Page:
In [8]:
-- Some helpers for angles
degrees :: Floating x => x -> x
degrees x = x/pi*180

degreesV :: Floating x => Vec x -> Vec x
degreesV (Vec3 x y z) = Vec3 (degrees x) (degrees y) (degrees z)

radians :: Floating x => x -> x
radians x = x/180*pi

radiansV :: Floating x => Vec x -> Vec x
radiansV (Vec3 x y z) = Vec3 (radians x) (radians y) (radians z)

torque :: Num t => Vec t -> Vec t -> Vec t
torque r f = r `cross` f

-- Force of 5N along the x axis acting on a point 1.5m from the center on the z axis.
-- Result in Nm, as a torque vector.
torque (Vec3 0.0 0.0 1.5) (Vec3 5.0 0.0 0.0)

data Volume a = SolidCyl a -- Solid cylinder with radius
                | HollowCyl a -- Hollow cylinder with radius
                | SolidSphere a -- Solid sphere with radius
                | HollowSphere a -- Hollow sphere
                deriving Show

-- Moment of inertia of a volume along its axis of symmetry, in kg*m^2
momentV :: (Fractional a) => Volume a -> a -> a
momentV (SolidCyl r) m = (m * r^2) / 2
momentV (HollowCyl r) m = m * r^2
momentV (SolidSphere r) m = (2 * m * r^2) / 5
momentV (HollowSphere r) m = (2 * m * r^2) / 3

-- Moment of a point mass (kg*m^2)
moment :: Num a => a -> a -> a
moment r m = r^2 * m

-- Moment of inertia of a set of bodies (kg*m^2)
compMoment :: Num a => [(a, a)] -> a
compMoment bodies = foldr (+) 0 $ mmnts bodies
    where mmnts bodies = map (\x -> moment (fst x) (snd x)) bodies

-- Angular momentum of a body with moment of inertia ia and angular velocity omega.
-- Omega is a vector quantity describing the rotation about the 3 principle axes in rad/s.
-- Units: kg*m^2/s^-1
angMomentum :: Num a => a -> Vec a -> Vec a
angMomentum ia omega = scale omega ia

-- Momentum of a 20kg hollow cylinder with radius 2m spinning at 10rad/s about the Z axis
angMomentum (momentV (HollowCyl 2.0) 20) (Vec3 0 0 10)
Vec3 0.0 (-7.5) 0.0
Vec3 0.0 0.0 800.0

A torque applied to a rotating object will change its momentum. If it is applied in the direction of the rotation it will increase the rotational speed; otherwise it will decrease it.

The right hand rule can be used to determine the sign of an applied torque.

In [9]:
-- The angular momentum of a body after applying a torque for a period of time t.
torqueMoment :: Floating a => Vec a -> Vec a -> a -> Vec a
torqueMoment torque am t = extend am (scale torque t)

-- 3N force applied 5m from the center of a 20kg object
-- with radius 2m spinning at 10rad/s around the Y axis for 1s
cylTMoment = torqueMoment trq cylMomentum 1
    trq = torque (Vec3 0.0 0.0 3) (Vec3 5.0 0.0 0.0)
    cylMomentum = angMomentum (momentV (HollowCyl 2.0) 20.0) $ Vec3 0.0 10.0 0.0

:t cylTMoment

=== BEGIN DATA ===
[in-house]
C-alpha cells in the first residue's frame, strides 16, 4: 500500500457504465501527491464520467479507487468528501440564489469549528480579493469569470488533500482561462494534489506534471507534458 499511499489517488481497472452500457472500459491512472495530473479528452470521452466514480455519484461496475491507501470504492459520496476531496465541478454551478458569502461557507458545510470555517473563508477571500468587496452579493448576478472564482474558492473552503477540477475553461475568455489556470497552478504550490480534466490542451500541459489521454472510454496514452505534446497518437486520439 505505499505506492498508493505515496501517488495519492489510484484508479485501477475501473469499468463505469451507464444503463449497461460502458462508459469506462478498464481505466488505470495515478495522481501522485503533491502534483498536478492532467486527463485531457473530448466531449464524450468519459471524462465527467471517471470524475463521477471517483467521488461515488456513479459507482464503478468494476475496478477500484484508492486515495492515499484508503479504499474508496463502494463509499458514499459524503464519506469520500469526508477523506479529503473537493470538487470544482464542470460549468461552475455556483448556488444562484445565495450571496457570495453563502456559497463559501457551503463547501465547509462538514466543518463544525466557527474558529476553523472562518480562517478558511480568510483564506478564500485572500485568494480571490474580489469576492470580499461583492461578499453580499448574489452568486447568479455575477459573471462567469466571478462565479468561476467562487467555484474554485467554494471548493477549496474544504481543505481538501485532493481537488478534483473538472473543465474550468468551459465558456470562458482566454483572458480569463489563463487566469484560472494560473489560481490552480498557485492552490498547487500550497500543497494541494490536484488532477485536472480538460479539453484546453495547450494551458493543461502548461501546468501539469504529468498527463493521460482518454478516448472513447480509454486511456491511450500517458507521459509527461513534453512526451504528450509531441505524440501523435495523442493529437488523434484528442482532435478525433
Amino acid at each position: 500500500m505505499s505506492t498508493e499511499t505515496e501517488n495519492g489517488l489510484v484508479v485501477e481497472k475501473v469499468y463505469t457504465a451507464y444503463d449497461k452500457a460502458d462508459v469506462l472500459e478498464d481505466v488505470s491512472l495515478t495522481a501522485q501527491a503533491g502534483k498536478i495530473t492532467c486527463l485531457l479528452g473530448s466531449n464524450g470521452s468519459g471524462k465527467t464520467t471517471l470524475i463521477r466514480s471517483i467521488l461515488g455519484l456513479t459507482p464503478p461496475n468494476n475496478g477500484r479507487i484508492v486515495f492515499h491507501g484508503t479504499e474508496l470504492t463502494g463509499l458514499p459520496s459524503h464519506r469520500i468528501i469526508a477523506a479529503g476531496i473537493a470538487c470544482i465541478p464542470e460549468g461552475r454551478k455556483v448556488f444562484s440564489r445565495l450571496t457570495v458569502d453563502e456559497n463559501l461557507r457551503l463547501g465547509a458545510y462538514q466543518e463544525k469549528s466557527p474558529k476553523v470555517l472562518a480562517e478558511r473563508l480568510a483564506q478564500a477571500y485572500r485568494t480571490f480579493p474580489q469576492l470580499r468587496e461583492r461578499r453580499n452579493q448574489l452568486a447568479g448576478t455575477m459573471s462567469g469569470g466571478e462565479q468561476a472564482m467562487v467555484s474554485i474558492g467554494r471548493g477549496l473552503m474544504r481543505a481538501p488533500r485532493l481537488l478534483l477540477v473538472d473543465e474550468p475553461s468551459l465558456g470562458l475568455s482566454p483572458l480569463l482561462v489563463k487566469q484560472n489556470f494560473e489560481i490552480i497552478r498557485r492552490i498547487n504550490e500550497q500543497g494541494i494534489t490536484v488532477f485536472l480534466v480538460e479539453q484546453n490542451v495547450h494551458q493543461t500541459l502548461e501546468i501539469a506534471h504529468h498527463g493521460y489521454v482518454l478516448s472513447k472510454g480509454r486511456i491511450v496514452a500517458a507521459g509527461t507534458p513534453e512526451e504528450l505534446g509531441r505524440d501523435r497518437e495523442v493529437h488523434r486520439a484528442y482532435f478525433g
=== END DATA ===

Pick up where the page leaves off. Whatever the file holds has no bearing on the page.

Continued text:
cylTMoment :: forall a. Floating a => Vec a
Vec3 0.0 785.0 0.0

The two quantities p (linear momentum) and L (angular momentum) are conserved in a system - that is to say, given a balanced force diagram with net zero forces and torques, these quantities will remain the same. We can use this to answer the Cassini-Huygens problem in the section 1.2 review.


The Cassini-Huygens spacecraft was launched in 1997 towards Saturn. It was roughly of cylindrical shape with two straight arms along the cylinder whose purpose was to deploy antennas (considered as point mass) far from the main body some time after launch.

After deployment from the launcher, the spacecraft was turning along its main axis at a rate of 1 rpm or 6 degrees per second. After deployment of the antennas 90 degrees off the axis of the spacecraft, at the end of the arms supposed massless, what was the rotation rate of the spacecraft?

Data : Cassini total mass $M_c = 5600kg$ without the antennas, height $h_c = 5m$, diameter $d_c = 2m$. Mass of each antenna $m_a = 50kg$, length of each arm $l = 10m$.


We know that the spacecraft is rotating 5600kg of body and 100kg of antenna with a rate of 6deg/s. Thus, the initial angular momentum is:

In [10]:
cassiniBodyIa = (momentV (SolidCyl 1.0) 5600) -- Main body of the spacecraft
cassiniRetAntIa = moment 1 50 -- Moment of inertia from a single arm when retracted
cassiniStartIa = cassiniBodyIa + (2 * cassiniRetAntIa)

cassiniL = angMomentum cassiniStartIa $ Vec3 (radians 6.0) 0.0 0.0

Vec3 303.68728984701335 0.0 0.0

After the arms are extended, we have two bodies: the main fuselage of the spacecraft, and two point masses extended 10m out. This changes our moment of inertia, and will change the rotational velocity as well; let's define a function to help us figure out what the resulting velocity will be.

In [11]:
angVelocity :: Floating a => a -> Vec a -> Vec a
angVelocity ia am = div am ia

cassiniExtAntIa = moment (1 + 10) 50.0
cassiniEndIa = cassiniBodyIa + (2 * cassiniExtAntIa)
cassiniEndVelocity = angVelocity cassiniEndIa cassiniL

degreesV cassiniEndVelocity -- Convert back to degrees for EdX
Vec3 1.167785234899329 0.0 0.0

So, approximately 1.17 deg/s.